Operation method of sodium azide correction method in water quality inspection

  We have introduced to you that the over-iodometric method is suitable for relatively clean water quality testing. If the tested water sample contains oxidizing and reducing substances, as well as excessive suspended solids, it will interfere with the final result. If you want to obtain accurate DO parameters, you need to eliminate these interfering substances in the detection operation. For example, potassium permanganate can eliminate the interference of iron ions. When it does not contain other oxides and reducing substances, and the iron ion in the water sample reaches 100-200mg/L, you can also add 1mL400g/L potassium fluoride solution to eliminate it, or use phosphoric acid instead of sulfuric acid for acidification and then perform titration detection.

  In addition, when the water contains nitrite, you can also use sodium azide for decomposition and elimination.

Use sodium azide to eliminate nitrite in water

Apparatus and reagents used in sodium azide correction method

(1) 250-300mL dissolved oxygen bottle, 250mL conical flask

(2) Alkaline potassium iodide-sodium azide solution

  Dissolve 500 sodium hydroxide in 300-400mL distilled water; dissolve 150g potassium iodide (or 135g sodium iodide) in 200mL distilled water, dissolve 10g sodium azide in 40mL distilled water, mix the three solutions and dilute with distilled water to 1000mnL, store in In a brown bottle. Tighten it with a rubber stopper and store it in the dark.

(3) 400g/L potassium fluoride solution

  Weigh 40g potassium fluoride KF·2H2O dissolved in water, dilute with water to 100mL and store in a polyethylene bottle.

(3) (1+5) Sulfuric acid solution.

(4) 1% starch solution

  Weigh 1g of soluble starch, use a small amount of water to make a paste, and then add 100ml of water that has just been boiled (also can be heated for 1~2min). After cooling, add 0.1g salicylic acid or 0.4 zinc chloride for corrosion protection.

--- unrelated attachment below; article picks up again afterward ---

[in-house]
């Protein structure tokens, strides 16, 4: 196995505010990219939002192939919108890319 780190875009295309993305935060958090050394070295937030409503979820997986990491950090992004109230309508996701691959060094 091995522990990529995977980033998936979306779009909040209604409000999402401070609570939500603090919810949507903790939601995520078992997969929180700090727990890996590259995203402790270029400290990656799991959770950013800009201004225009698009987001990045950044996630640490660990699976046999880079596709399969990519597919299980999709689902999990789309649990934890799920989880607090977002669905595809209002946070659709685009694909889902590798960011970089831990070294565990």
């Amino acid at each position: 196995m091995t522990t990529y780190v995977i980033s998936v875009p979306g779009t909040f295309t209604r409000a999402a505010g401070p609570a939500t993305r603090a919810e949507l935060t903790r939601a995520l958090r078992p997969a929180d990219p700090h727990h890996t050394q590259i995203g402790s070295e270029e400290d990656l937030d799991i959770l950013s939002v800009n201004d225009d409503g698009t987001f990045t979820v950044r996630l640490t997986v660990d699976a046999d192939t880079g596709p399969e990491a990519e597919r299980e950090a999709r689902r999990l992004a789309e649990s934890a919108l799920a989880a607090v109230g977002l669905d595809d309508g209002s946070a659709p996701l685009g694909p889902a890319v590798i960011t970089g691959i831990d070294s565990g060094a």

(5) Potassium dichromate standard solution C (1/6K2Cr2Oh)=0.0250mol/L

  Weigh 1.2258g of premium grade pure potassium dichromate dried at 105~110℃ for 2h, dissolve it and transfer it into a 1000ml volumetric flask, dilute with water to the mark and shake it well.

(6) Sodium thiosulfate solution

  Weigh 6.2g Na2S2O3·5H2O, dissolve it in boiling and cooling water, add 0.2g anhydrous sodium carbonate, dilute to 1000ml, store in a brown reagent bottle, use 0.0250mol/L potassium dichromate standard solution before calibration.

(7) Manganese sulfate solution

  Weigh 480g AnSO·4H2O or 364g AnSO,·H2O dissolved in water and dilute to 100ml. This solution is added to the acidified potassium iodide solution, and it will not produce blue color when it encounters starch.

Operation steps of sodium azide correction method

  In fact, the operating steps of the sodium azide correction method are basically the same as the iodometric method, except that the alkaline potassium iodide solution in the reagent is changed to sodium azide solution during the detection. If the water sample contains iron ions that interfere with the detection, follow the beginning What we are talking about is that after the water sample is collected, insert 1mL400g/L potassium fluoride solution, 1mL manganese sulfate solution and 2mL sodium azide solution with a pipette under the page, close the bottle cap and mix well, and then use iodine Method for precipitation and titration operations.

Precautions for Sodium Azide Modification Method

  Sodium azide is a highly toxic and explosive reagent, so sodium azide should not be directly acidified during testing, otherwise it will produce toxic azide mist and cause harm to analysts.